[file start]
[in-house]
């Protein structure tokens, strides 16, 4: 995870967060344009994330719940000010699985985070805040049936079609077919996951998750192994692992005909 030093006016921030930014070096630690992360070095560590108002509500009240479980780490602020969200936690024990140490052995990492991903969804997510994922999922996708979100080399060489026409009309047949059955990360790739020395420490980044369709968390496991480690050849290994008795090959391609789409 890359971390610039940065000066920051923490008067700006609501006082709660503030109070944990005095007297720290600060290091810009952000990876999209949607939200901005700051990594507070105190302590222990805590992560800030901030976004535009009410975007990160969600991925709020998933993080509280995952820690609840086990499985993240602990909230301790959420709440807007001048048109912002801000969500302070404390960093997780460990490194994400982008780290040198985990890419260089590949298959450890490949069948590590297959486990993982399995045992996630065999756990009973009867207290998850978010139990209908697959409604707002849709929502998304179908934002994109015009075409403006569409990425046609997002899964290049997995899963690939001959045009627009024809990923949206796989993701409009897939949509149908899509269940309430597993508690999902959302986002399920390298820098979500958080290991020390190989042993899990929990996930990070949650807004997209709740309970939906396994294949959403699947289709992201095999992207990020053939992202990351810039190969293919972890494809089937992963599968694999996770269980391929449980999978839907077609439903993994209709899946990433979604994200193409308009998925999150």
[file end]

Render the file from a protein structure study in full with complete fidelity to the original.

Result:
[in-house]
């Protein structure tokens, strides 16, 4: 995870967060344009994330719940000010699985985070805040049936079609077919996951998750192994692992005909 030093006016921030930014070096630690992360070095560590108002509500009240479980780490602020969200936690024990140490052995990492991903969804997510994922999922996708979100080399060489026409009309047949059955990360790739020395420490980044369709968390496991480690050849290994008795090959391609789409 890359971390610039940065000066920051923490008067700006609501006082709660503030109070944990005095007297720290600060290091810009952000990876999209949607939200901005700051990594507070105190302590222990805590992560800030901030976004535009009410975007990160969600991925709020998933993080509280995952820690609840086990499985993240602990909230301790959420709440807007001048048109912002801000969500302070404390960093997780460990490194994400982008780290040198985990890419260089590949298959450890490949069948590590297959486990993982399995045992996630065999756990009973009867207290998850978010139990209908697959409604707002849709929502998304179908934002994109015009075409403006569409990425046609997002899964290049997995899963690939001959045009627009024809990923949206796989993701409009897939949509149908899509269940309430597993508690999902959302986002399920390298820098979500958080290991020390190989042993899990929990996930990070949650807004997209709740309970939906396994294949959403699947289709992201095999992207990020053939992202990351810039190969293919972890494809089937992963599968694999996770269980391929449980999978839907077609439903993994209709899946990433979604994200193409308009998925999150």